Critic's Notebook: No Day Like Yesterday, On a Not-So-Live 'Rent'
"Tonight's show is in mortal danger due to technical difficulties."
Well, yes. That's show biz. This uncannily prescient line of dialogue from hipster/narrator Mark (a blandly ingenuous Jordan Fisher) underscored the unprecedented-for-TV dilemma faced by Fox's Rent revival when its other leading man, Brennin Hunt as a smoldering Roger, broke his foot toward the end of Saturday's dress rehearsal (thankfully also performed in front of an enthusiastic live audience).
How's she approaching the iconic character? Is she nervous? The actress spills ahead of the January 27 live musical on Fox.
In an instant-replay variation of "the show must go on," Fox opted not to go live on Sunday—except for the final 15-minute act (with Brennan's cast-enclosed foot propped on a chair)—instead airing the "previously recorded" video of Saturday's dry run. Unlike a real Broadway show or Busby Berkeley musical (see: 42nd Street), there were no standbys or understudies.
And while the result was a respectable version of the late Jonathan Larson's irreverent and heartfelt ’90s pop-rock opera (with a few lyric tweaks for broadcast purposes), the electricity and adrenaline of a truly live performance was often lacking. Muddy sound and muted vocals left the impression that many in the cast may have been holding back for the actual opening night—the exceptions being Brandon Victor Dixon's passionate Tom Collins and Vanessa Hudgens as rowdy activist Maureen—whose combative love duet ("Take Me or Leave Me") with Kiersey Clemons' Joanne was a high point. (Nothing, however, could rescue Maureen's performance-art number "Over the Moon," a show-stopper in the most literal and negative sense.)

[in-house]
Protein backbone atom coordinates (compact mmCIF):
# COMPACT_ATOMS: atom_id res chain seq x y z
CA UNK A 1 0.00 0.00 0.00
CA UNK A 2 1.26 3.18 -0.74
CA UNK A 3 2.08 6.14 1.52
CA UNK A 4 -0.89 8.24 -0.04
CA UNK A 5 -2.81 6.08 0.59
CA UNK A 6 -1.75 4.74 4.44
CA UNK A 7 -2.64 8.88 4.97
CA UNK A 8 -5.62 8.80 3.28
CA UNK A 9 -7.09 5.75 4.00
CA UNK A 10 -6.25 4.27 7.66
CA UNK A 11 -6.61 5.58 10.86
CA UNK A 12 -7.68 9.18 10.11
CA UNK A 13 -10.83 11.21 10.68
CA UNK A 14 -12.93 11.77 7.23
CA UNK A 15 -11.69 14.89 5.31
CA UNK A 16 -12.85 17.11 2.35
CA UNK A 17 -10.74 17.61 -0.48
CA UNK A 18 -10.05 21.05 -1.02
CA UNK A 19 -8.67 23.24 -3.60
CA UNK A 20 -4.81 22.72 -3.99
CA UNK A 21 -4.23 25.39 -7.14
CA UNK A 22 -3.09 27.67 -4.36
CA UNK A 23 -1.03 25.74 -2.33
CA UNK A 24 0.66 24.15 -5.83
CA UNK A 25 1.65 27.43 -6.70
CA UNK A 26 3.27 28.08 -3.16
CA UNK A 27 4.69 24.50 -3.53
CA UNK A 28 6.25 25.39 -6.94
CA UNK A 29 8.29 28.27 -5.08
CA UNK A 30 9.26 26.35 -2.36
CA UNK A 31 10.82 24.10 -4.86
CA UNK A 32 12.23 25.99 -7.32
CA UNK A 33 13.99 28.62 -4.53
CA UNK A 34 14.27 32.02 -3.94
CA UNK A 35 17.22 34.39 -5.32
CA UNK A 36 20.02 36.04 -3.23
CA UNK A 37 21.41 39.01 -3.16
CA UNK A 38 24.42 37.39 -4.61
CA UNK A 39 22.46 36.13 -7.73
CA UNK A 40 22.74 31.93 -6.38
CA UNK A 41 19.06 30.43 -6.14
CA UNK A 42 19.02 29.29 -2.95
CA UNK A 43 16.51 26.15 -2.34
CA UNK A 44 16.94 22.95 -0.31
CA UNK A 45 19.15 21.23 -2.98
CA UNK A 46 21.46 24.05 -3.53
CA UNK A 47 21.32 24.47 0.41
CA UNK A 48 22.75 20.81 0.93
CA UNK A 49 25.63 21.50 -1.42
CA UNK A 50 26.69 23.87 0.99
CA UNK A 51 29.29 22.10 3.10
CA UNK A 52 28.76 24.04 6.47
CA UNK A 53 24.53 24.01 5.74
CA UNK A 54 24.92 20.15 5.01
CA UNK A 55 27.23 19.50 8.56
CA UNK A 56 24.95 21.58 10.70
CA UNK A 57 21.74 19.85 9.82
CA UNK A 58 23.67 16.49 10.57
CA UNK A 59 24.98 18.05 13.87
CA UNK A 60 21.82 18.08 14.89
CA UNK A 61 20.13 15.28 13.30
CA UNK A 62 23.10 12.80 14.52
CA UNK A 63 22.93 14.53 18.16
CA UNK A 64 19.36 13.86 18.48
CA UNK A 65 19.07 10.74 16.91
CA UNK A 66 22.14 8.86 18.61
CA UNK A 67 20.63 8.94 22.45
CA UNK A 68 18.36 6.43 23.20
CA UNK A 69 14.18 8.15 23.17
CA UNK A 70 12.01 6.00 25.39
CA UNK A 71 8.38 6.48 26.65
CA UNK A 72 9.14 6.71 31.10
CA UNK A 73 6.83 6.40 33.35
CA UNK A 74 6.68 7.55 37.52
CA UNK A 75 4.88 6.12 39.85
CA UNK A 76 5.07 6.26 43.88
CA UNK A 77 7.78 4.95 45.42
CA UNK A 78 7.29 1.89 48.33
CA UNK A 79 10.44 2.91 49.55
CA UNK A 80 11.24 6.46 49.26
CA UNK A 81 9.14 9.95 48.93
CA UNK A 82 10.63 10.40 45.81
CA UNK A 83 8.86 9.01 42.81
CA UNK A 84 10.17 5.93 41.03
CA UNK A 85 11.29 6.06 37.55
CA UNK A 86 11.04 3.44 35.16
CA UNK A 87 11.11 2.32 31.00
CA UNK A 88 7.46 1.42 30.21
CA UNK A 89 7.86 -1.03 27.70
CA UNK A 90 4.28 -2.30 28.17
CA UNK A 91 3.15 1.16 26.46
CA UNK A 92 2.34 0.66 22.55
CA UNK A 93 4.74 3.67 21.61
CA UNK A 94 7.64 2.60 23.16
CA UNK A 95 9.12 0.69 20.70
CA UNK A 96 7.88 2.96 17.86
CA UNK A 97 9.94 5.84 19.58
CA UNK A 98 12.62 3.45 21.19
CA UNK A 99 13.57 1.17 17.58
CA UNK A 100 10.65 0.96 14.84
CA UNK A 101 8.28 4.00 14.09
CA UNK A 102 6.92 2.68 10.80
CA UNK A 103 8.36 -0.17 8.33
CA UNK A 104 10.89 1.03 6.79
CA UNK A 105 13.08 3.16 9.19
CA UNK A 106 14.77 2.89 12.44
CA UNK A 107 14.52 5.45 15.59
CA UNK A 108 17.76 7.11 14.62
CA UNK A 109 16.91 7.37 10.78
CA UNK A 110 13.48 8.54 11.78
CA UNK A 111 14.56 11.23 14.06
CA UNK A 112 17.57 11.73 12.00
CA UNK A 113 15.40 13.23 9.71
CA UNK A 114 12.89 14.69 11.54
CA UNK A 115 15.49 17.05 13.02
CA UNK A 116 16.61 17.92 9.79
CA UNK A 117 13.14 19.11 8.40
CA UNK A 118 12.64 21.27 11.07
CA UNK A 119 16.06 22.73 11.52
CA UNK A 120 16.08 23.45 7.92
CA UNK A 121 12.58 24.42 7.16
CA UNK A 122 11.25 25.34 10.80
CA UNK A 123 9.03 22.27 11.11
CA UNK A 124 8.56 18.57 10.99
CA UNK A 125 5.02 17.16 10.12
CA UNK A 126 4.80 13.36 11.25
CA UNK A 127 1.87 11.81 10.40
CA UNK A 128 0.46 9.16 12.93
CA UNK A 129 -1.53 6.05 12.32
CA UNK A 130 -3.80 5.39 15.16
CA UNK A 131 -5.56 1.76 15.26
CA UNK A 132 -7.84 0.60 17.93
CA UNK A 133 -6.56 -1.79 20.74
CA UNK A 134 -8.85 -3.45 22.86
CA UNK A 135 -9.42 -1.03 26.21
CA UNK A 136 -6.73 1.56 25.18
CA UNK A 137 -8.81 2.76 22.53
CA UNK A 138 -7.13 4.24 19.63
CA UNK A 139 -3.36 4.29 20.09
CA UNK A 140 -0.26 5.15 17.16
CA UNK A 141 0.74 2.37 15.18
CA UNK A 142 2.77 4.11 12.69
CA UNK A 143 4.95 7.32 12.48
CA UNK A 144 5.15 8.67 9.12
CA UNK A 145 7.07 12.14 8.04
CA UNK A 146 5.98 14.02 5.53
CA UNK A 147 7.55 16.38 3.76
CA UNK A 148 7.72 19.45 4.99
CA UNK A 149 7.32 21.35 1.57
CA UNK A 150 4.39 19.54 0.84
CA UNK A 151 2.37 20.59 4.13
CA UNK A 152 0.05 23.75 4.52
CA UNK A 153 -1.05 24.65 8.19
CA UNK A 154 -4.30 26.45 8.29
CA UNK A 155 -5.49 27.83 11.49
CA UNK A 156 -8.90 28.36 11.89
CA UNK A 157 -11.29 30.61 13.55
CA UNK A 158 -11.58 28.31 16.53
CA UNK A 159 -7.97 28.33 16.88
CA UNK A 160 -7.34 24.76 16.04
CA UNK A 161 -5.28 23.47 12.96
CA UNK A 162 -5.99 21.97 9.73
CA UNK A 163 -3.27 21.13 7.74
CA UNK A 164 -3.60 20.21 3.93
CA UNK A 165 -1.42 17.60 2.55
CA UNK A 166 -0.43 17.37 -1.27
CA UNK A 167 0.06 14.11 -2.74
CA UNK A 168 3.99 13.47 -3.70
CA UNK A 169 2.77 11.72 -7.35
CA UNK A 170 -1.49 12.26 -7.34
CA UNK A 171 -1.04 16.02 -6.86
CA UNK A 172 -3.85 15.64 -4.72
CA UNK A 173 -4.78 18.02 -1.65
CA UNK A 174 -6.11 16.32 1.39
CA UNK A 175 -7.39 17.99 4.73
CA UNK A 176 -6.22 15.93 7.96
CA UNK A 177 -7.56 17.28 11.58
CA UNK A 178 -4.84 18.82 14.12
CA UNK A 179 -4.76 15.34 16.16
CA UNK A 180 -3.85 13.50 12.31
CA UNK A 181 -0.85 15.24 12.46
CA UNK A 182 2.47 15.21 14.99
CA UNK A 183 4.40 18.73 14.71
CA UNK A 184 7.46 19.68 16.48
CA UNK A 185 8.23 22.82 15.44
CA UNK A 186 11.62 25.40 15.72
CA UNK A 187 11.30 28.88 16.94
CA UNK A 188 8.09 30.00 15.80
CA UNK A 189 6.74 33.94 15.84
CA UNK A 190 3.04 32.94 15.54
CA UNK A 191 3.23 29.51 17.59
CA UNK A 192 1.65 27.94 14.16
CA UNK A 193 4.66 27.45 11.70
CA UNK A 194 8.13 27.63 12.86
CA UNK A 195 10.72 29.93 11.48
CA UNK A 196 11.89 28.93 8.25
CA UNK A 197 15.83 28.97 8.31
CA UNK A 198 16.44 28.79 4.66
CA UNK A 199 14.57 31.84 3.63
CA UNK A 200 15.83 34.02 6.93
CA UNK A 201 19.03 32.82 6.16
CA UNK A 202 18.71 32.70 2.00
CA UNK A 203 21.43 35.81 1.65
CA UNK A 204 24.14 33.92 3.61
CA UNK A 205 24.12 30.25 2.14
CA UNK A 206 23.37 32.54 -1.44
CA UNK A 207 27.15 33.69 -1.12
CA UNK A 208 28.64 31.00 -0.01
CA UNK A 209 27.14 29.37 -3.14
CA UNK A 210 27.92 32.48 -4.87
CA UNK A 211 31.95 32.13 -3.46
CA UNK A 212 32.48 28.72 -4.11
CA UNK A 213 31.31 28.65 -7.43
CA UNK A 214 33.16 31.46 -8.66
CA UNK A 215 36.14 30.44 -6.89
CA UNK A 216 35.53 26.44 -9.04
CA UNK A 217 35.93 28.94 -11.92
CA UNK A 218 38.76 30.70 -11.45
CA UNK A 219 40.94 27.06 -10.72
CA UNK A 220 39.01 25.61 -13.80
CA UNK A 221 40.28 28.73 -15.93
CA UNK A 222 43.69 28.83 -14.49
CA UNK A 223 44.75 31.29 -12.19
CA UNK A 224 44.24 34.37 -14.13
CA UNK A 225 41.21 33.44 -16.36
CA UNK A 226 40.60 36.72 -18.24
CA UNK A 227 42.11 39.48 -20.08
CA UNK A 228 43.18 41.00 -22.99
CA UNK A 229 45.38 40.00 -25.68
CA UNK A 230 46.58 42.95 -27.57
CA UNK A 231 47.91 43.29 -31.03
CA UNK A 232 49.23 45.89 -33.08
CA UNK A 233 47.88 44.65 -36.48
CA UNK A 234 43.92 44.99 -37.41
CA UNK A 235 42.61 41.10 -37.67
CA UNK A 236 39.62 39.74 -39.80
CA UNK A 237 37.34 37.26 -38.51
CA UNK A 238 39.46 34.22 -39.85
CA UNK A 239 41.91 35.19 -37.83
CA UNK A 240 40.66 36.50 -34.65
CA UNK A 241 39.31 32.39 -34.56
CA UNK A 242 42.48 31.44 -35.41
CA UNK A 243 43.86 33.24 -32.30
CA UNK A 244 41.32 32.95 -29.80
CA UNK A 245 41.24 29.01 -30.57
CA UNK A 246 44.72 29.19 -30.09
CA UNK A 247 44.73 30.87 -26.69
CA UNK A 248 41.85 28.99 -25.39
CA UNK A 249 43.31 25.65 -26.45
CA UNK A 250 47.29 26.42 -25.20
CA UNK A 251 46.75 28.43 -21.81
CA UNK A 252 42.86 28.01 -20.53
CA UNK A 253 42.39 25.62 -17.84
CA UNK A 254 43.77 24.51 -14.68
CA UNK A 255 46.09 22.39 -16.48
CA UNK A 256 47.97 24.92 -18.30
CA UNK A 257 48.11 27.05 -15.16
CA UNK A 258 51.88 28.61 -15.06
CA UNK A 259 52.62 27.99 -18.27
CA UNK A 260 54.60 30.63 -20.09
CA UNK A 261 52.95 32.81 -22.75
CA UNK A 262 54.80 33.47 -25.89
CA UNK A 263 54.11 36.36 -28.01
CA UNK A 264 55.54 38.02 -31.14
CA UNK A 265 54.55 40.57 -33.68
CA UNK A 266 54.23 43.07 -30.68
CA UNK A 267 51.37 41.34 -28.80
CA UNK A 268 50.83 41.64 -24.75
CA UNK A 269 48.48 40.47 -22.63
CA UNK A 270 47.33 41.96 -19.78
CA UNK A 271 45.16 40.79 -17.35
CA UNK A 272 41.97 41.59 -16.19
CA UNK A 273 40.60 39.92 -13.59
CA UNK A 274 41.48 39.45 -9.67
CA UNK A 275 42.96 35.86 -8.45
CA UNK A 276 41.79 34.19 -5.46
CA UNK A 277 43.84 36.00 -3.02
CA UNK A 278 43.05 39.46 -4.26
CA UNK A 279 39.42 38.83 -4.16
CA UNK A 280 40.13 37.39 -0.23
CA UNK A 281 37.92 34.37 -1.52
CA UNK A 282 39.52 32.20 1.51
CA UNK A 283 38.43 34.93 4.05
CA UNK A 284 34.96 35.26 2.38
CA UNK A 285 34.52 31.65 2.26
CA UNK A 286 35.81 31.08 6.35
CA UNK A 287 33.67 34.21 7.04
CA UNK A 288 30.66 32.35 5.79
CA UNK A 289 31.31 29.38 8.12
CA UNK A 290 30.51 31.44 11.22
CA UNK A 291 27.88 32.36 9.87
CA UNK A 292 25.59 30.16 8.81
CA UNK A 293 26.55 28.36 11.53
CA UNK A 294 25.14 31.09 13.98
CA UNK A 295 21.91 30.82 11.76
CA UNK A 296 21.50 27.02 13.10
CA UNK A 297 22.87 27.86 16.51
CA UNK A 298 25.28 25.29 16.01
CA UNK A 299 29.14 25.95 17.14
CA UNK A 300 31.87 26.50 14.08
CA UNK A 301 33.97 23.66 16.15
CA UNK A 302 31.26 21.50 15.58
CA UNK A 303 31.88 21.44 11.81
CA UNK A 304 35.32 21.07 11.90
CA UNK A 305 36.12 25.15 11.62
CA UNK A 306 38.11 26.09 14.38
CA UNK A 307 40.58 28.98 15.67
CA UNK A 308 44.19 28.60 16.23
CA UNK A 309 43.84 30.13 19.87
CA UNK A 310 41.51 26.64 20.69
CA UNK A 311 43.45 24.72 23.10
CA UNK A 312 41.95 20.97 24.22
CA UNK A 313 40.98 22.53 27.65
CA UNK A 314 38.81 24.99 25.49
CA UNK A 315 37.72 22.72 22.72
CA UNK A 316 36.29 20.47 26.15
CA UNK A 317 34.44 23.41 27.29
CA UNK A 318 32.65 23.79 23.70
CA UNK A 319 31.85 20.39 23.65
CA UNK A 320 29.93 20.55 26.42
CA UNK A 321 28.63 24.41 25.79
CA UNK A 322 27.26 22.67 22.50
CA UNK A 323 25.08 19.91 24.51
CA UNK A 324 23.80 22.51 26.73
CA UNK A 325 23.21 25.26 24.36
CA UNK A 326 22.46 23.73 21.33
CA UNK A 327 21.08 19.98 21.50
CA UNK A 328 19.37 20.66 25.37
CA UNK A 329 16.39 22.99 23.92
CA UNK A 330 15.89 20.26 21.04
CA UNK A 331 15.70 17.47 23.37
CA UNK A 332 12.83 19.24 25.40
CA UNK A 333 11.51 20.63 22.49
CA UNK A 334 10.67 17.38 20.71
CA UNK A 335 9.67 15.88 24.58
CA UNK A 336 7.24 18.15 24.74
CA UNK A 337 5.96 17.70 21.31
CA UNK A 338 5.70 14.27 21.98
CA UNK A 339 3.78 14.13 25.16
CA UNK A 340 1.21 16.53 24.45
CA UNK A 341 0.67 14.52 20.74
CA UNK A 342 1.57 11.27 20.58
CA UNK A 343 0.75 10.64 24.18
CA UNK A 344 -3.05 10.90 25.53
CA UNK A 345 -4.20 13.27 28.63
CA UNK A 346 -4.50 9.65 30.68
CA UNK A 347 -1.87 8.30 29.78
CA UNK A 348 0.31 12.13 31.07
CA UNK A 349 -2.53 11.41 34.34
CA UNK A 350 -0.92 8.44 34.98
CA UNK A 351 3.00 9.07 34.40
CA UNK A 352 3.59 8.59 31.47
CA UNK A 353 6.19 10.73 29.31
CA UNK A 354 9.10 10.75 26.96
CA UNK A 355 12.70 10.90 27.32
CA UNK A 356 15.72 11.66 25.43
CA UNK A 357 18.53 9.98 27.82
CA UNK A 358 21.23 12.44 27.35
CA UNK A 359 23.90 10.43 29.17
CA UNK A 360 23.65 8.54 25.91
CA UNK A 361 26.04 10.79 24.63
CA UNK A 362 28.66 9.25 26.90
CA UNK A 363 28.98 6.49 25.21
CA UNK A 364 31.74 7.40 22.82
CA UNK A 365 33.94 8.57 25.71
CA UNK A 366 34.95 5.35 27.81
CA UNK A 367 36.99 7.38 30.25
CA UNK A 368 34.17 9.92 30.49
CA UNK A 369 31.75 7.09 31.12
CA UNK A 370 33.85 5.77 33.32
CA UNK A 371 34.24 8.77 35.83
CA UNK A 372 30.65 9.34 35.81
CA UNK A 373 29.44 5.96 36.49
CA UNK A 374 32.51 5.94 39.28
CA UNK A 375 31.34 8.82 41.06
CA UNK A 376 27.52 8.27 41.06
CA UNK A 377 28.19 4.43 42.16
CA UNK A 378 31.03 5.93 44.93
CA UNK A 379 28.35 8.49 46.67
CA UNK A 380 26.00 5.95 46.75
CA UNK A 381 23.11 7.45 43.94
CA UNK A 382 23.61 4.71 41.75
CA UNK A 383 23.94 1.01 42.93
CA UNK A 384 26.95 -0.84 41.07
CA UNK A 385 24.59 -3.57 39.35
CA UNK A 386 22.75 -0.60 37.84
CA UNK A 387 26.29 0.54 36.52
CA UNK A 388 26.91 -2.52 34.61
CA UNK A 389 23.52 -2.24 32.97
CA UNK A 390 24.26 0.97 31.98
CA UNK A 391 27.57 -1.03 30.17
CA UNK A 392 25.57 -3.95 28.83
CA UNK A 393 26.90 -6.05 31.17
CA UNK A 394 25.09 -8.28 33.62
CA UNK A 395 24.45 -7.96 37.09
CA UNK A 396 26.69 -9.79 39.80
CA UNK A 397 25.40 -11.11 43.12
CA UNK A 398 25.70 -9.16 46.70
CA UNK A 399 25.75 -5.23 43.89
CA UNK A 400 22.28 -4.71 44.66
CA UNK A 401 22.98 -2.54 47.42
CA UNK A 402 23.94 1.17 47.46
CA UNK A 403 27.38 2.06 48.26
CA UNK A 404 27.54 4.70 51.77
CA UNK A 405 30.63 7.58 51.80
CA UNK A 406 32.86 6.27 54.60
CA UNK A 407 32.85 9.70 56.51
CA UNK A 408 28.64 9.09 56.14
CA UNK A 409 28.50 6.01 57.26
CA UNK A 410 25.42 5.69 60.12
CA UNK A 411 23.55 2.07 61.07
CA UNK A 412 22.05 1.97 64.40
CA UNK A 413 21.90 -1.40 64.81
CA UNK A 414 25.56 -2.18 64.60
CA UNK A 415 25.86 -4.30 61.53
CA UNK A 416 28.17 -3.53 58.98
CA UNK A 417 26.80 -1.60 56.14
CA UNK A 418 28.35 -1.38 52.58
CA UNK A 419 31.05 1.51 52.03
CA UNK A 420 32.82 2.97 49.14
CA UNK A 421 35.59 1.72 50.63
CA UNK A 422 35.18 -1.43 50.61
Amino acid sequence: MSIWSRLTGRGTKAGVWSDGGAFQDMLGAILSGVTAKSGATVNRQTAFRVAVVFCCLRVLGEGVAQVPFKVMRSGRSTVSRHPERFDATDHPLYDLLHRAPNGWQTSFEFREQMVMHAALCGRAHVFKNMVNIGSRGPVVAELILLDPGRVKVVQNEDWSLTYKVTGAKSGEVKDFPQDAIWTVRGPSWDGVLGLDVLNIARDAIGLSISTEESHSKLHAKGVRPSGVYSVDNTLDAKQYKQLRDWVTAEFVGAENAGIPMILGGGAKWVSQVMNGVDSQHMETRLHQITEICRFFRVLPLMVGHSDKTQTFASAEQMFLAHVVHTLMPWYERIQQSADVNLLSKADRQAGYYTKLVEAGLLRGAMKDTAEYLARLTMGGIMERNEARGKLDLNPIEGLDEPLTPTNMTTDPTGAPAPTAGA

The towering multi-tiered set, enveloping an audience on bleachers and in a mosh pit, was impressively immersive, with scaffolding reminiscent of NBC's Jesus Christ Superstar special. But the sprawl could make the action hard for all but the most die-hard Rent-heads to follow, and overly busy swirling camerawork added an extra layer of unnecessary chaos.
A theme of mortality haunts any production of Rent, starting with its fabled opening in 1996. Larson died just before his show launched off-Broadway to raves and ultimately global blockbuster status. The impoverished characters in his East Village rendering of La Boheme struggle with HIV and drug addiction. So while it was chilling at times to watch this taped version with the foreknowledge that disaster was looming for its star, there's also an argument (made often on Twitter) that Fox might have produced a more memorable Rent if it had adopted the spirit of Larson's work and confronted this setback head-on, going truly live with Hunt performing seated.
The 'Dancing With the Stars' winner, who plays filmmaker Mark Cohen, gives us a preview of the January 27 event.
When the show went live in its final act, there was an injection of emotional clarity and energy that had heretofore been missing. The climactic introduction of Rent's original Broadway cast for a jubilant reprise of Seasons of Love added to the what-might-have-been vibe.